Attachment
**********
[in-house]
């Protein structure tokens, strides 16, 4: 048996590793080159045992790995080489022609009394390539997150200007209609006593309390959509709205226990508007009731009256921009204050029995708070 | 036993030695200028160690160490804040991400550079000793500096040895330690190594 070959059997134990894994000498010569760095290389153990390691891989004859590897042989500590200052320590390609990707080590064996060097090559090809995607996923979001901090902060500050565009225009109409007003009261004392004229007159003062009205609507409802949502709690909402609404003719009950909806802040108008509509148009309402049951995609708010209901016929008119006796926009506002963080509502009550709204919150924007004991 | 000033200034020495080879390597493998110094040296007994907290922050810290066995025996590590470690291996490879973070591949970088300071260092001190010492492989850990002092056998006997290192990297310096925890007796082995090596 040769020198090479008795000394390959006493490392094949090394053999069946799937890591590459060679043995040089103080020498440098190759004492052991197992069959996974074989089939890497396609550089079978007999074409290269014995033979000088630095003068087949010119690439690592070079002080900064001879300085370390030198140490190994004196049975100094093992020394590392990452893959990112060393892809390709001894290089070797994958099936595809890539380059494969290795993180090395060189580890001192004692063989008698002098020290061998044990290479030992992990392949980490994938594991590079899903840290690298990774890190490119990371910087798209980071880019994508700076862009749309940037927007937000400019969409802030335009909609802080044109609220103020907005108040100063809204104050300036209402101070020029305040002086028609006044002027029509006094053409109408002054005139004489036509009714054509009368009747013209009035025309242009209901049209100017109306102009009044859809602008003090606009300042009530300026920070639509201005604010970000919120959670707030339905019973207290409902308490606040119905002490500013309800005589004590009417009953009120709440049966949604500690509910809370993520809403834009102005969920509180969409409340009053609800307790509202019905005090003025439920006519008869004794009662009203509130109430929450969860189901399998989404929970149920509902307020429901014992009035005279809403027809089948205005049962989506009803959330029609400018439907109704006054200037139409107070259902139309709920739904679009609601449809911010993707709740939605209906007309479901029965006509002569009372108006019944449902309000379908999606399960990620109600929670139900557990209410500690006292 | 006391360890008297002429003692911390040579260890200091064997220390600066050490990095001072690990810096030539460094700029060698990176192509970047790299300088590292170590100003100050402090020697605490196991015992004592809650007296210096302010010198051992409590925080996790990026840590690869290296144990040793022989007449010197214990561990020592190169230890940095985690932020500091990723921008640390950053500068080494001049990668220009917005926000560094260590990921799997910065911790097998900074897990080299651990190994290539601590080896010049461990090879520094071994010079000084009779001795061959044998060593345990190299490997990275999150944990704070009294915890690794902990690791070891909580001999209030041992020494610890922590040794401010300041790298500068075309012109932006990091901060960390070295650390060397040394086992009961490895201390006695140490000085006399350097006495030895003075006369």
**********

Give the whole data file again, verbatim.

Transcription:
[in-house]
């Protein structure tokens, strides 16, 4: 048996590793080159045992790995080489022609009394390539997150200007209609006593309390959509709205226990508007009731009256921009204050029995708070 | 036993030695200028160690160490804040991400550079000793500096040895330690190594 070959059997134990894994000498010569760095290389153990390691891989004859590897042989500590200052320590390609990707080590064996060097090559090809995607996923979001901090902060500050565009225009109409007003009261004392004229007159003062009205609507409802949502709690909402609404003719009950909806802040108008509509148009309402049951995609708010209901016929008119006796926009506002963080509502009550709204919150924007004991 | 000033200034020495080879390597493998110094040296007994907290922050810290066995025996590590470690291996490879973070591949970088300071260092001190010492492989850990002092056998006997290192990297310096925890007796082995090596 040769020198090479008795000394390959006493490392094949090394053999069946799937890591590459060679043995040089103080020498440098190759004492052991197992069959996974074989089939890497396609550089079978007999074409290269014995033979000088630095003068087949010119690439690592070079002080900064001879300085370390030198140490190994004196049975100094093992020394590392990452893959990112060393892809390709001894290089070797994958099936595809890539380059494969290795993180090395060189580890001192004692063989008698002098020290061998044990290479030992992990392949980490994938594991590079899903840290690298990774890190490119990371910087798209980071880019994508700076862009749309940037927007937000400019969409802030335009909609802080044109609220103020907005108040100063809204104050300036209402101070020029305040002086028609006044002027029509006094053409109408002054005139004489036509009714054509009368009747013209009035025309242009209901049209100017109306102009009044859809602008003090606009300042009530300026920070639509201005604010970000919120959670707030339905019973207290409902308490606040119905002490500013309800005589004590009417009953009120709440049966949604500690509910809370993520809403834009102005969920509180969409409340009053609800307790509202019905005090003025439920006519008869004794009662009203509130109430929450969860189901399998989404929970149920509902307020429901014992009035005279809403027809089948205005049962989506009803959330029609400018439907109704006054200037139409107070259902139309709920739904679009609601449809911010993707709740939605209906007309479901029965006509002569009372108006019944449902309000379908999606399960990620109600929670139900557990209410500690006292 | 006391360890008297002429003692911390040579260890200091064997220390600066050490990095001072690990810096030539460094700029060698990176192509970047790299300088590292170590100003100050402090020697605490196991015992004592809650007296210096302010010198051992409590925080996790990026840590690869290296144990040793022989007449010197214990561990020592190169230890940095985690932020500091990723921008640390950053500068080494001049990668220009917005926000560094260590990921799997910065911790097998900074897990080299651990190994290539601590080896010049461990090879520094071994010079000084009779001795061959044998060593345990190299490997990275999150944990704070009294915890690794902990690791070891909580001999209030041992020494610890922590040794401010300041790298500068075309012109932006990091901060960390070295650390060397040394086992009961490895201390006695140490000085006399350097006495030895003075006369």